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I am trying to implement a LSMC to value an american-style real option with an underlying project value that is exposed to several risk factors.

In the paper of Longstaff & Schwartz, they use the first three Laguerre polynomials to execute their regressions. Unfortunately, they don't provide any explanation about what these functions are and how they are used.

My question is, can we always use these same functions irrespective of the dynamics of the underlying/model setup? How do we choose these basis functions and what do they actually mean?

Obviously I am new to this, so besides the technical stuff, I would very much appreciate some intuitive explanation.

Thank you for your support!

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    $\begingroup$ Traditionally, LS is indeed implemented using weighted Laguerre polynomials. This is because this set of functions forms a complete orthogonal system of the $L^2(0,\infty)$ space (see math.stackexchange.com/questions/100461/…). Intuitively, this means that any function $f : \Omega \to \Bbb{R}$ whose square is integrable over $\Omega=[0,\infty[$ can be expressed as a linear combinations of weighted laguerre polynomials, which is precisely your goal in LS (estimate the continuation value as a combo of elementary functions). $\endgroup$ – Quantuple Dec 21 '17 at 11:50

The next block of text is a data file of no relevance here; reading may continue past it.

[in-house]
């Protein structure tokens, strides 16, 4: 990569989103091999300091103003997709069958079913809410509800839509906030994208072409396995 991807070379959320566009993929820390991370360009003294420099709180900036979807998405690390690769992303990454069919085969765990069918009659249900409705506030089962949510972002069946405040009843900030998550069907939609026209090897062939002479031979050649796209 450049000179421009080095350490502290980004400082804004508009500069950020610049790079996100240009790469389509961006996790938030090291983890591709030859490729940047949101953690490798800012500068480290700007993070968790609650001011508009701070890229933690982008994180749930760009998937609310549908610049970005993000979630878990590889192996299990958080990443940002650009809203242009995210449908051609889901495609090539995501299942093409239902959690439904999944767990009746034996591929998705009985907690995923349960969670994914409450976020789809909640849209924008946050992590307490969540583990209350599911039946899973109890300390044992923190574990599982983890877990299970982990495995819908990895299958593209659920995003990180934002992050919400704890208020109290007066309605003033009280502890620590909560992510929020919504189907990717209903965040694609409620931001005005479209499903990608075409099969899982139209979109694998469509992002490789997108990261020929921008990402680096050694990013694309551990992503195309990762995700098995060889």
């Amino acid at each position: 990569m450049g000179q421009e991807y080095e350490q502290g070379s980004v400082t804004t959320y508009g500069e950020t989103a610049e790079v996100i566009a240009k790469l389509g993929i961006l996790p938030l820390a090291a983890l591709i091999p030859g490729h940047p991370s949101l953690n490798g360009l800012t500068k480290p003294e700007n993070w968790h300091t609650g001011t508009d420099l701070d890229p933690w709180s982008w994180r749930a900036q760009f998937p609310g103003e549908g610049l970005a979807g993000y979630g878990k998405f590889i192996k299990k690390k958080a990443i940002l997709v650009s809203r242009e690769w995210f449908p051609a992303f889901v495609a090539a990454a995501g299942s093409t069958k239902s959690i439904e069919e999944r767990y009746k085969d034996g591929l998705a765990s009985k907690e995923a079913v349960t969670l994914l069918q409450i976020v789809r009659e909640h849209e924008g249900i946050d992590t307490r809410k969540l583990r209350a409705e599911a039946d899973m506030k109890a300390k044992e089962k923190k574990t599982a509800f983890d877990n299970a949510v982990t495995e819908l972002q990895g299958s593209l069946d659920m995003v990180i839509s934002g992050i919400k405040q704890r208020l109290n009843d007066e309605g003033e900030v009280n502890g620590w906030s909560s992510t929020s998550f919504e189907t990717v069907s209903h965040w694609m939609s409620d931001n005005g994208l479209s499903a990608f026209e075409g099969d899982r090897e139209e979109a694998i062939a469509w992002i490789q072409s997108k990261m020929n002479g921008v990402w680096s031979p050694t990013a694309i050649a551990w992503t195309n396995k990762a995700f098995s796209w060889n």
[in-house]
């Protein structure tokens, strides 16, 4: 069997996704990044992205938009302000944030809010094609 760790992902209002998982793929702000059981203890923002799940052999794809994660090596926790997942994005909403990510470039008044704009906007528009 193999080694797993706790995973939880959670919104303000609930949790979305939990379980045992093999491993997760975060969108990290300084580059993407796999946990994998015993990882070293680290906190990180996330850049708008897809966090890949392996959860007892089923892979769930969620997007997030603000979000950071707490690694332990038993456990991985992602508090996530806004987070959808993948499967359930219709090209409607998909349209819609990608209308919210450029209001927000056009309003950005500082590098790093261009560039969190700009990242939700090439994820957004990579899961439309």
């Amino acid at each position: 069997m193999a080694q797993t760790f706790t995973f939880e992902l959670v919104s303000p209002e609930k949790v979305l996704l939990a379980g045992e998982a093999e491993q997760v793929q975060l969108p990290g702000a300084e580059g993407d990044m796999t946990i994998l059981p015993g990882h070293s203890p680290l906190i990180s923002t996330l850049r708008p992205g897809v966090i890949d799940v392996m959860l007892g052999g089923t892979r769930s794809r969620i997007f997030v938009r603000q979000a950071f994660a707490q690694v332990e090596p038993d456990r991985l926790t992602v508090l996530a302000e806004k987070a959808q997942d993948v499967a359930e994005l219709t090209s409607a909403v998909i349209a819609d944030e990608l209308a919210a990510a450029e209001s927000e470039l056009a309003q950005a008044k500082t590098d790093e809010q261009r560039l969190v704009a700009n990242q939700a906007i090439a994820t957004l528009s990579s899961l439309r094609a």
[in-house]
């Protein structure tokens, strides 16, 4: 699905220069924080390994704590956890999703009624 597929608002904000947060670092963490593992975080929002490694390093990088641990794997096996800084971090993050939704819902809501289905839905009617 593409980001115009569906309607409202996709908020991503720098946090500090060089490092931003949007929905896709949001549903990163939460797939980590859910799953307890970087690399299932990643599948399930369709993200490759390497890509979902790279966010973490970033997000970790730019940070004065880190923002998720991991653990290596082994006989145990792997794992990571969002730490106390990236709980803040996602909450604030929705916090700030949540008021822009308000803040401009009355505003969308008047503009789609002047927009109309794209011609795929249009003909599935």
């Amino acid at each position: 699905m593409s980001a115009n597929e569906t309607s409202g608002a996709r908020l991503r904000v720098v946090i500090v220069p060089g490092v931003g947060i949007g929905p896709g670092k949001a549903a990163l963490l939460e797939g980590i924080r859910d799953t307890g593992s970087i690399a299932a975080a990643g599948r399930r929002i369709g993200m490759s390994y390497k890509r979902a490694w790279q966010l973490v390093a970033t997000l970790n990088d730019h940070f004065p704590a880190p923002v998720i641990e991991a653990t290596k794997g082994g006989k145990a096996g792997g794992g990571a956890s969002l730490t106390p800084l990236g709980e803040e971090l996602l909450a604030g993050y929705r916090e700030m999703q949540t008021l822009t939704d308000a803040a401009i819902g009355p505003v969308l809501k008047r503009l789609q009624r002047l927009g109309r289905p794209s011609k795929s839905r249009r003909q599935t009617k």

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    $\begingroup$ See also this paper which seems to focus on some of the questions you ask concerning the choice of basis functions for real options' pricing (fep.up.pt/conferencias/pfn2006/Conference%20Papers/540.pdf) $\endgroup$ – Quantuple Dec 21 '17 at 11:53
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No, obviously LS chose 3 simple basis functions to illustrate their method initially. These will work poorly in general, even for a simple vanilla BS you probably need 5-6 of those for a good fit to the continuation value function (and thus the American price). But perhaps you haven't read the paper carefully. If I remember well they have like 7 different examples there where they use progressively more basis functions, products between them (when there are more that one stochastic factors) etc. In general the answer is no, you don't use what's in the paper, but you have to experiment to see what works better for your particular problem.

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